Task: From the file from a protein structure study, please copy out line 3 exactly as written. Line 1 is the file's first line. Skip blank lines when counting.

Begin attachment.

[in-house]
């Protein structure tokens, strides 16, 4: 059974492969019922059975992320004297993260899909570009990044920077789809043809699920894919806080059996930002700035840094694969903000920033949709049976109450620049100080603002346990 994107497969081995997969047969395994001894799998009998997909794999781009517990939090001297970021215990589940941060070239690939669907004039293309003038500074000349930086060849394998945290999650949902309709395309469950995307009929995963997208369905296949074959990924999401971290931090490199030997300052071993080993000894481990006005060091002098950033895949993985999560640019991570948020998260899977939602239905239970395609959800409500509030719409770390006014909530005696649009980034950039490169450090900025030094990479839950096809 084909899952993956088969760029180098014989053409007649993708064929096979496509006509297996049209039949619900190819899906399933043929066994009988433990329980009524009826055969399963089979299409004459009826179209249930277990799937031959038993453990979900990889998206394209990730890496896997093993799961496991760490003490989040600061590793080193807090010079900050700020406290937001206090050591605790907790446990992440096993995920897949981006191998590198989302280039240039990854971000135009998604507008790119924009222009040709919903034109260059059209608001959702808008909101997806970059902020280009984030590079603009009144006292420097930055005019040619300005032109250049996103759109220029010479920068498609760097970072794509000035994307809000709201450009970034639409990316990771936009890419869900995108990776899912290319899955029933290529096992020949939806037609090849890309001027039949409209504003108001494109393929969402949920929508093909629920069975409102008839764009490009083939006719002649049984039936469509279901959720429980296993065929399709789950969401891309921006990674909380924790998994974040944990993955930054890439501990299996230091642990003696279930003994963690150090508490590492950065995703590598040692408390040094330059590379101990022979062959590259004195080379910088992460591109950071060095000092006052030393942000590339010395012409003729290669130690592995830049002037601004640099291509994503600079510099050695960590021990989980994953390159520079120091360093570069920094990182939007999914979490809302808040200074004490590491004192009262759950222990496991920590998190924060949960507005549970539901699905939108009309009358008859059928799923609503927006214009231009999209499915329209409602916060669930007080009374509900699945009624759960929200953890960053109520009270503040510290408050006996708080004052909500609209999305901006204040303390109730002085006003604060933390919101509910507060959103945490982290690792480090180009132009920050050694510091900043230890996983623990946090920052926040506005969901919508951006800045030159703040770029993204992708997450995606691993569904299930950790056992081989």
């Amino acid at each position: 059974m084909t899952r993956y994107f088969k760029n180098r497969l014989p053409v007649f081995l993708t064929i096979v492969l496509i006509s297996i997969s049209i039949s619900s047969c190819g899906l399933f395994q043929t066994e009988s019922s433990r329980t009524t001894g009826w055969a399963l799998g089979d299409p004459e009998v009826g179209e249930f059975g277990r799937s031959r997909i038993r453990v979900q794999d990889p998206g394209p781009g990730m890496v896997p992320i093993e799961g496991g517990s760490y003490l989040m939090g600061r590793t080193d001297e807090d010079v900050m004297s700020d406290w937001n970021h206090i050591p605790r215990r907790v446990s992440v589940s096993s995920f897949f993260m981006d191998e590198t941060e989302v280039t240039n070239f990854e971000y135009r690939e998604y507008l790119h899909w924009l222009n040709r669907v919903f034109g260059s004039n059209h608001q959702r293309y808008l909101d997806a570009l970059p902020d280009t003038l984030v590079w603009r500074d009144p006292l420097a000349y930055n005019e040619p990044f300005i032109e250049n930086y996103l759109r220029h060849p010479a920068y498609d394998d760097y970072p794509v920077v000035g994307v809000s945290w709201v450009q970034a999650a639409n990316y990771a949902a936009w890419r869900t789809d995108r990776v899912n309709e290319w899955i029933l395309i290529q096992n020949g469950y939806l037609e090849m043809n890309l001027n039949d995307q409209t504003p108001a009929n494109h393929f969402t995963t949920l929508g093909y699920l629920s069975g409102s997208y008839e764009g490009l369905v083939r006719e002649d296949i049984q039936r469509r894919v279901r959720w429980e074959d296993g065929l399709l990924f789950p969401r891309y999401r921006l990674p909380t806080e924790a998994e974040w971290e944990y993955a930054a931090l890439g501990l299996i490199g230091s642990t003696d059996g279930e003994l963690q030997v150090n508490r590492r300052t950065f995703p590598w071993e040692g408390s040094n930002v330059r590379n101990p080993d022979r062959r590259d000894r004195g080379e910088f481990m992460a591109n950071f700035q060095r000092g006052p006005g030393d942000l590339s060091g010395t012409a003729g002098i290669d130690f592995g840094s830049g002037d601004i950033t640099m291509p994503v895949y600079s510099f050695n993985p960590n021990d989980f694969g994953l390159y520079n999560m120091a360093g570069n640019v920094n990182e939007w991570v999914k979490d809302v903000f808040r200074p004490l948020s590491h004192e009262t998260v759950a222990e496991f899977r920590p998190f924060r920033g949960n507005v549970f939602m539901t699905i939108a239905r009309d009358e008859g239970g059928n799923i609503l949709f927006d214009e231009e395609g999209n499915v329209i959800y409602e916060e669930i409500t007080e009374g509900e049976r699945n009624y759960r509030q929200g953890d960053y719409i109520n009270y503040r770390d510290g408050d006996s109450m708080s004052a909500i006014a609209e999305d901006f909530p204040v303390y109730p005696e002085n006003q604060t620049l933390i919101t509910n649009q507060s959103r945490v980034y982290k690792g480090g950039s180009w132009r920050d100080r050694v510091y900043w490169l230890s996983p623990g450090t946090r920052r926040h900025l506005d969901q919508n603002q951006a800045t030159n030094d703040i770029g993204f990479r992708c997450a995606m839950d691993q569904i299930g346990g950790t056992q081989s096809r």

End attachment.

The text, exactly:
């Amino acid at each position: 059974m084909t899952r993956y994107f088969k760029n180098r497969l014989p053409v007649f081995l993708t064929i096979v492969l496509i006509s297996i997969s049209i039949s619900s047969c190819g899906l399933f395994q043929t066994e009988s019922s433990r329980t009524t001894g009826w055969a399963l799998g089979d299409p004459e009998v009826g179209e249930f059975g277990r799937s031959r997909i038993r453990v979900q794999d990889p998206g394209p781009g990730m890496v896997p992320i093993e799961g496991g517990s760490y003490l989040m939090g600061r590793t080193d001297e807090d010079v900050m004297s700020d406290w937001n970021h206090i050591p605790r215990r907790v446990s992440v589940s096993s995920f897949f993260m981006d191998e590198t941060e989302v280039t240039n070239f990854e971000y135009r690939e998604y507008l790119h899909w924009l222009n040709r669907v919903f034109g260059s004039n059209h608001q959702r293309y808008l909101d997806a570009l970059p902020d280009t003038l984030v590079w603009r500074d009144p006292l420097a000349y930055n005019e040619p990044f300005i032109e250049n930086y996103l759109r220029h060849p010479a920068y498609d394998d760097y970072p794509v920077v000035g994307v809000s945290w709201v450009q970034a999650a639409n990316y990771a949902a936009w890419r869900t789809d995108r990776v899912n309709e290319w899955i029933l395309i290529q096992n020949g469950y939806l037609e090849m043809n890309l001027n039949d995307q409209t504003p108001a009929n494109h393929f969402t995963t949920l929508g093909y699920l629920s069975g409102s997208y008839e764009g490009l369905v083939r006719e002649d296949i049984q039936r469509r894919v279901r959720w429980e074959d296993g065929l399709l990924f789950p969401r891309y999401r921006l990674p909380t806080e924790a998994e974040w971290e944990y993955a930054a931090l890439g501990l299996i490199g230091s642990t003696d059996g279930e003994l963690q030997v150090n508490r590492r300052t950065f995703p590598w071993e040692g408390s040094n930002v330059r590379n101990p080993d022979r062959r590259d000894r004195g080379e910088f481990m992460a591109n950071f700035q060095r000092g006052p006005g030393d942000l590339s060091g010395t012409a003729g002098i290669d130690f592995g840094s830049g002037d601004i950033t640099m291509p994503v895949y600079s510099f050695n993985p960590n021990d989980f694969g994953l390159y520079n999560m120091a360093g570069n640019v920094n990182e939007w991570v999914k979490d809302v903000f808040r200074p004490l948020s590491h004192e009262t998260v759950a222990e496991f899977r920590p998190f924060r920033g949960n507005v549970f939602m539901t699905i939108a239905r009309d009358e008859g239970g059928n799923i609503l949709f927006d214009e231009e395609g999209n499915v329209i959800y409602e916060e669930i409500t007080e009374g509900e049976r699945n009624y759960r509030q929200g953890d960053y719409i109520n009270y503040r770390d510290g408050d006996s109450m708080s004052a909500i006014a609209e999305d901006f909530p204040v303390y109730p005696e002085n006003q604060t620049l933390i919101t509910n649009q507060s959103r945490v980034y982290k690792g480090g950039s180009w132009r920050d100080r050694v510091y900043w490169l230890s996983p623990g450090t946090r920052r926040h900025l506005d969901q919508n603002q951006a800045t030159n030094d703040i770029g993204f990479r992708c997450a995606m839950d691993q569904i299930g346990g950790t056992q081989s096809r």